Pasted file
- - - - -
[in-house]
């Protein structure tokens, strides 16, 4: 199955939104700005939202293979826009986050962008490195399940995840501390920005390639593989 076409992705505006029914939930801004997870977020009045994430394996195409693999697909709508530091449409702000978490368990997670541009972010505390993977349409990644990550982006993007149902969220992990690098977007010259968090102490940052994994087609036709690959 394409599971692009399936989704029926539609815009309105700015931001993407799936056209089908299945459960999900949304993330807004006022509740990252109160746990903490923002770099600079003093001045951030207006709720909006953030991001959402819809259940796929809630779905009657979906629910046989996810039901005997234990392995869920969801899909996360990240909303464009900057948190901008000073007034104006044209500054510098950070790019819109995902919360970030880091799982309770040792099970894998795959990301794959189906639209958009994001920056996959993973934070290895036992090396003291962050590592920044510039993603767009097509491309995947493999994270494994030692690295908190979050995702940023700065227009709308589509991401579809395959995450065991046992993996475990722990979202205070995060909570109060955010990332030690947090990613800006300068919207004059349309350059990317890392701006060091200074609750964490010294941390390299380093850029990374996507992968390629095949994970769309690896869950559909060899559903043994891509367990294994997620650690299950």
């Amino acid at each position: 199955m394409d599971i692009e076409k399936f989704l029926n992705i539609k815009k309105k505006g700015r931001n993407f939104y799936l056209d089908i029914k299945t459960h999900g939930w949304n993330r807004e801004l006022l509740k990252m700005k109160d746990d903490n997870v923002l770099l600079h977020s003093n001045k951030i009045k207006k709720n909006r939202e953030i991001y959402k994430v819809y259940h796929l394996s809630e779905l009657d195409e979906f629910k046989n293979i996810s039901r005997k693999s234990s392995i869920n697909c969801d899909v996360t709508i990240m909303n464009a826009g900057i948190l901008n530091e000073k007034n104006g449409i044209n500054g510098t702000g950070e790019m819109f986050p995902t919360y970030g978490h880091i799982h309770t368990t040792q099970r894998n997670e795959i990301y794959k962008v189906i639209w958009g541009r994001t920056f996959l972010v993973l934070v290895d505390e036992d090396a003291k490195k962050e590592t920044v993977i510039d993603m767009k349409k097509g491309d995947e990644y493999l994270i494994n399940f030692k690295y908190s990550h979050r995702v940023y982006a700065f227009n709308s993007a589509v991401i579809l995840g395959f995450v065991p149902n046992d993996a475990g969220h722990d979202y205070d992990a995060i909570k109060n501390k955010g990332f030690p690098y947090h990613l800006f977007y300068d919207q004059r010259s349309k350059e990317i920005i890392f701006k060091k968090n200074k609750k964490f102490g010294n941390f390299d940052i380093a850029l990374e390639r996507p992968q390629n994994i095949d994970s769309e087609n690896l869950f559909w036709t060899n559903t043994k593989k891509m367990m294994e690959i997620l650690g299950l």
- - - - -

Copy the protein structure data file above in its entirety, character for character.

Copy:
[in-house]
């Protein structure tokens, strides 16, 4: 199955939104700005939202293979826009986050962008490195399940995840501390920005390639593989 076409992705505006029914939930801004997870977020009045994430394996195409693999697909709508530091449409702000978490368990997670541009972010505390993977349409990644990550982006993007149902969220992990690098977007010259968090102490940052994994087609036709690959 394409599971692009399936989704029926539609815009309105700015931001993407799936056209089908299945459960999900949304993330807004006022509740990252109160746990903490923002770099600079003093001045951030207006709720909006953030991001959402819809259940796929809630779905009657979906629910046989996810039901005997234990392995869920969801899909996360990240909303464009900057948190901008000073007034104006044209500054510098950070790019819109995902919360970030880091799982309770040792099970894998795959990301794959189906639209958009994001920056996959993973934070290895036992090396003291962050590592920044510039993603767009097509491309995947493999994270494994030692690295908190979050995702940023700065227009709308589509991401579809395959995450065991046992993996475990722990979202205070995060909570109060955010990332030690947090990613800006300068919207004059349309350059990317890392701006060091200074609750964490010294941390390299380093850029990374996507992968390629095949994970769309690896869950559909060899559903043994891509367990294994997620650690299950």
């Amino acid at each position: 199955m394409d599971i692009e076409k399936f989704l029926n992705i539609k815009k309105k505006g700015r931001n993407f939104y799936l056209d089908i029914k299945t459960h999900g939930w949304n993330r807004e801004l006022l509740k990252m700005k109160d746990d903490n997870v923002l770099l600079h977020s003093n001045k951030i009045k207006k709720n909006r939202e953030i991001y959402k994430v819809y259940h796929l394996s809630e779905l009657d195409e979906f629910k046989n293979i996810s039901r005997k693999s234990s392995i869920n697909c969801d899909v996360t709508i990240m909303n464009a826009g900057i948190l901008n530091e000073k007034n104006g449409i044209n500054g510098t702000g950070e790019m819109f986050p995902t919360y970030g978490h880091i799982h309770t368990t040792q099970r894998n997670e795959i990301y794959k962008v189906i639209w958009g541009r994001t920056f996959l972010v993973l934070v290895d505390e036992d090396a003291k490195k962050e590592t920044v993977i510039d993603m767009k349409k097509g491309d995947e990644y493999l994270i494994n399940f030692k690295y908190s990550h979050r995702v940023y982006a700065f227009n709308s993007a589509v991401i579809l995840g395959f995450v065991p149902n046992d993996a475990g969220h722990d979202y205070d992990a995060i909570k109060n501390k955010g990332f030690p690098y947090h990613l800006f977007y300068d919207q004059r010259s349309k350059e990317i920005i890392f701006k060091k968090n200074k609750k964490f102490g010294n941390f390299d940052i380093a850029l990374e390639r996507p992968q390629n994994i095949d994970s769309e087609n690896l869950f559909w036709t060899n559903t043994k593989k891509m367990m294994e690959i997620l650690g299950l």